Pir Vilayat Inayat Khan
The Montreal Gazette - March 31st, 1984
Pir Vilayat Inayat Khan sat comfortably on the raised platform, crosslegged, wearing a loose-fitting clock-like garment. Several vases, filled with spring flowers, rested beside him. The setting was a room on the second floor of the Stephen Leacock Building, McGill University.
The recognised Master of the Sufi Order of the West had come to Montreal to lecture on ‘’Applying Meditation To Creativity’’ before flying to Paris for a Conference of the Sufi Order International. An audience of about 200, students as well as busy professors, executives, secretaries and others, had come to hear him. A small group sat on the floor immediately in front of the platform. Tape recording equipment was set up at the rear of the room on the opposite side from the entrance to record the lecture.
The speaker’s warm, intimate style indicated an old pro was at work, talking about a subject he has mastered and shared with audiences around the world. In his late 60’s and bearded, Pir Khan looked like a prophet from the east come to tell us how to get closer to God, reality, our neighbours, the world and ourselves. But unlike the ancient prophets, he brought along an impressive academic record: Studies in Philosophy and a degree in Psychology from the Sorbone, Paris; post-graduate work at Oxford University, England; Musical Studies at E’cole Normale de Musique de Paris; intensive studies in Meditation and Mastery of five languages!
He talked about the role of Meditation and it’s importance as a tool in opening up ‘’all the richness that is latent in our being…’’
‘’Use the imagination in a creative way,‘’ he advised. ‘’’Become what you are. See yourself in your ideal person to become what you can become. Project a picture of what you would be.’’
He suggested techniques to achieve this state of mind. ‘’Imagine you are a tree.’’ Silence followed in the whole room. You literally could have heard a pin drop as we all conjured up our idea of a tree. The ‘Gazette tree’ became a slender, strong, young shoot just beginning to get the idea of what it is to be a growing tree. Some scrawny branches had appeared and so had a few, tiny leaves.
Time was up. Pair Khan began asking questions.
‘’Does your tree have roots? If it does, you have no idea of the resources in your being…..Are your branches held in or spread out? If they are spread out, you have an open, outgoing nature…..Do the branches have leaves? If they have, you are particularly meticulous.’’
We took another imaginative look at our tree and decided it needed to grow more to ma
tch the ‘ideal’ of Pir Khan. The exercise was an introduction to the Sufi way of facing the human adventure, finding one’s purpose in life, and developing one’s relationship with reality, truth and God.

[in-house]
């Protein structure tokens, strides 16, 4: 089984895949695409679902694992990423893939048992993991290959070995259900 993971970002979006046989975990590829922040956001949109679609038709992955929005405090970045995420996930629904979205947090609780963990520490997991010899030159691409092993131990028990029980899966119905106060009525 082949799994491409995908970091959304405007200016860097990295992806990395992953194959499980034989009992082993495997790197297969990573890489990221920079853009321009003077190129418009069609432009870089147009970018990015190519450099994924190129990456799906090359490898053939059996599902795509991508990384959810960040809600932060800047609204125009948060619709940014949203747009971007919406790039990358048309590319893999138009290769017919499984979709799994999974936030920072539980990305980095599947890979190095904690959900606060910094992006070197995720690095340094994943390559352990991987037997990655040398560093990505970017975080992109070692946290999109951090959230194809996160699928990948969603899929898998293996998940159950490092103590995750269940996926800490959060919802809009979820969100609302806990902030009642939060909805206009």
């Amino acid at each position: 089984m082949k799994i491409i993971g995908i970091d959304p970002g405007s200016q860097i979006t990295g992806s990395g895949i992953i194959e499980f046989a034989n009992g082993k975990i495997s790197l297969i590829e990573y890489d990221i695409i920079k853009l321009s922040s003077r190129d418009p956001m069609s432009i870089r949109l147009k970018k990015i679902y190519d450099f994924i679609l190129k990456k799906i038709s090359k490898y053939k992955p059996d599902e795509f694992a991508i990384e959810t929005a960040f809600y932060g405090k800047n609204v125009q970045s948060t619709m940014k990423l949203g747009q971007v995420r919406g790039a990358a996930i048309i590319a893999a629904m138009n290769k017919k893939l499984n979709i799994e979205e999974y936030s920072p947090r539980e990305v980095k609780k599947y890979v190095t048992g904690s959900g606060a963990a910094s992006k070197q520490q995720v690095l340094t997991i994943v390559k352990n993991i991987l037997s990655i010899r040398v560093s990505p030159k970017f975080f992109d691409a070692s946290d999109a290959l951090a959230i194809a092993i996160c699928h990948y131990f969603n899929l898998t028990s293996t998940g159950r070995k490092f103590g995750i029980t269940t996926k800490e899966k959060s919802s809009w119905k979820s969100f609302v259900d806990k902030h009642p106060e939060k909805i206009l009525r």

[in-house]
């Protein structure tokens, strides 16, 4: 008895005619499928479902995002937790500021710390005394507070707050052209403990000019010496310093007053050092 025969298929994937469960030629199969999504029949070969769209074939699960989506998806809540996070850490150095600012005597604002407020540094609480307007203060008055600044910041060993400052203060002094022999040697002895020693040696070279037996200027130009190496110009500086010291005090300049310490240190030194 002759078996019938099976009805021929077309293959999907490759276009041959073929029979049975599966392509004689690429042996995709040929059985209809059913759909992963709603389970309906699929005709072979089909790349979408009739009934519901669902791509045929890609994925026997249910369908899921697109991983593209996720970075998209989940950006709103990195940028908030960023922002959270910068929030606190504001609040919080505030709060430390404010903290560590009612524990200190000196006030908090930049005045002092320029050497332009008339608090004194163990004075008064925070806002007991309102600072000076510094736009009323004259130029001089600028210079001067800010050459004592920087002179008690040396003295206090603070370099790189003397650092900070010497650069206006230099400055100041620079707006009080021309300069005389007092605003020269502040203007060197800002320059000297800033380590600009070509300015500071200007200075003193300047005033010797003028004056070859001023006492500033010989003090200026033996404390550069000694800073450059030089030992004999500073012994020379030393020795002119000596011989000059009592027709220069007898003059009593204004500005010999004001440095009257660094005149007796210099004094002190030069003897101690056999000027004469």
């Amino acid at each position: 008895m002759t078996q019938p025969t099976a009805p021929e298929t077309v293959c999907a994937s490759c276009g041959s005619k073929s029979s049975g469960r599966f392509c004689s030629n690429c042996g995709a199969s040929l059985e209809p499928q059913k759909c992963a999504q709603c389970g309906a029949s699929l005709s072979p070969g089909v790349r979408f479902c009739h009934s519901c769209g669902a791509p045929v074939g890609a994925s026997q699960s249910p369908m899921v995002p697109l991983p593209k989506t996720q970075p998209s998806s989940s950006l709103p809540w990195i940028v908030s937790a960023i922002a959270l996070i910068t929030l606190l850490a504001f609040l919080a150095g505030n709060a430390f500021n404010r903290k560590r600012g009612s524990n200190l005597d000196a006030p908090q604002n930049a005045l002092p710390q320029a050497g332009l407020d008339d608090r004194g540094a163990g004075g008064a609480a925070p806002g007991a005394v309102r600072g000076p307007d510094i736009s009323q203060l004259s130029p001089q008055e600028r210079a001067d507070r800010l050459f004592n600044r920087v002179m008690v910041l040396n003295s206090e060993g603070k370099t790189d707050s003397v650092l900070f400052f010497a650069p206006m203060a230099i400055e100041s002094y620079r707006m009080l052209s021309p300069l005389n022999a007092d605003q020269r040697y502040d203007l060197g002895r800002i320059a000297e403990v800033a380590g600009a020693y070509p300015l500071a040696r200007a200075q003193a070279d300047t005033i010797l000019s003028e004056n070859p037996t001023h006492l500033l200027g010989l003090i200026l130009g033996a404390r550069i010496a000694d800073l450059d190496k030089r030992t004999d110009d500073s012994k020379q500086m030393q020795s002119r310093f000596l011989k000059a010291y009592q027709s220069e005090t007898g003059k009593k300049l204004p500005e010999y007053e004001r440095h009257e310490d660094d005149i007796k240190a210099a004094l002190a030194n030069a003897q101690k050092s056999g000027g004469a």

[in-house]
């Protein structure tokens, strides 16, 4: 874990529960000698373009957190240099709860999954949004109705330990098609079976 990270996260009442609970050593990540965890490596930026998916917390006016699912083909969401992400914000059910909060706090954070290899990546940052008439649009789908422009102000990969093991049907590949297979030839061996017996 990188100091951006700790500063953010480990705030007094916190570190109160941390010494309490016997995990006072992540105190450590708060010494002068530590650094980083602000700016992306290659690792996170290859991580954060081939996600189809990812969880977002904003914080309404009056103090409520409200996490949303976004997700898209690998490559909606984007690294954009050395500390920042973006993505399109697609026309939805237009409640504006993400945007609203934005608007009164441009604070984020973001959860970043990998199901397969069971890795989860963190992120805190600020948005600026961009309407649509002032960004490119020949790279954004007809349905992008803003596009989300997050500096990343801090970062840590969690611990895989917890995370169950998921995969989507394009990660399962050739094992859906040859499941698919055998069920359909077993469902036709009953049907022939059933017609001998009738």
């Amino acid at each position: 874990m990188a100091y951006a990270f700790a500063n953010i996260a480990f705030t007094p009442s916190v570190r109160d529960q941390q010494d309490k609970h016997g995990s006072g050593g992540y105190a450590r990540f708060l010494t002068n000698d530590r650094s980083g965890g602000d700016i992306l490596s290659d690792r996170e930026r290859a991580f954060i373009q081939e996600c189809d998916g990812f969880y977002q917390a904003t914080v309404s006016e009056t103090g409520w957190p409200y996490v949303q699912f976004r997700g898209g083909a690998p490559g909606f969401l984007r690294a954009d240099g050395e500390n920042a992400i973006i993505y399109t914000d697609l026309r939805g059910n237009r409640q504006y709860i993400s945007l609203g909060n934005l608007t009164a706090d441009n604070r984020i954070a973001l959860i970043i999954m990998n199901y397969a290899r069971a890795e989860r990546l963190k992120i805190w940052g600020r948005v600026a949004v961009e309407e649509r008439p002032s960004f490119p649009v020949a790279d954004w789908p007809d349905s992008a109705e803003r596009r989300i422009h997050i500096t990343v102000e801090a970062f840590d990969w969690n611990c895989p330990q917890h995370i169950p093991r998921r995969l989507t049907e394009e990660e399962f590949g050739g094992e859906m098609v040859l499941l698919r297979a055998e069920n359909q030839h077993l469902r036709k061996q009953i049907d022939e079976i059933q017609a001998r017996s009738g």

A Sufi story illustrates the Sufi way:
Someone went to a Sufi with a question: ‘’I ha been puzzling for many, many years and reading for many books, and I have not been able to find a definite answer. Tell me, what happens after death?’’
The Sufi replied: ‘Please ask this question of someone who will die. I am going to live’’’.
Sufism’s roots lie in the ascetic, mystical tradition of Islam, but through the centuries moved beyond the Islamic religion. Along the way it incorporated teachings from Hinduism, Buddhism, Zoroastrianism, and Neo-platonism.
Sufism has at least 50 Orders or ways, which all maintain the same ideal, but employ different methods in attaining it. The ideal may be described in a New Testament expression of Jesus: ‘’Be ye Perfect even as your Father in Heaven is Perfect.’’
Sufism of the West was founded in London, England, in 1916 by Pir Khan’s father, Hazrat Inayat Khan. Today Sufis of the West number around 10,000 in North America, Europe and India. Both father and son sought to transpose the Sufi way on European and North american soil in such a way it would attract people of all faiths - religious and humanist.
‘’You can be a Christian or a Jew or whatever and still practice the Sufi Way,’ explained Yusef Emed, a member of the West Island Sufi group.
‘’Pir Khan makes it possible for us to learn from all faiths because Sufism is inclusive. Each religion has a piece of the whole truth, so the Sufi Way is to share it’s portion of the Truth with that of others so that all enjoy what each contributes.’’
Not all devotees of other religious traditions are prepared to be as inclusive-minded as the Sufi. ‘’Religious traditions have their differences at the level of customs and beliefs. But do we want to worship these customs or beliefs, or do we want to go beyond?’’ Med asks. That could be a starting point for dialogue between Sufi’s and non-Sufi’s.
At the end of Pir Khan’s lecture, he held up a black begging bowl and appealed for contributions to the educational and social service projects in India which are supported by his North American community. Meanwhile, Montreal Sufi’s meet at two centres: 385 Edouard Charles Ave., Montreal, telephone 636-1682 (next meeting, Friday, April 6, 8 pm); 20 Perreault St., St Ste. Anne de Bellevue, telephone 457-2259 (next meeting, Friday, April 27, 7.30 pm)
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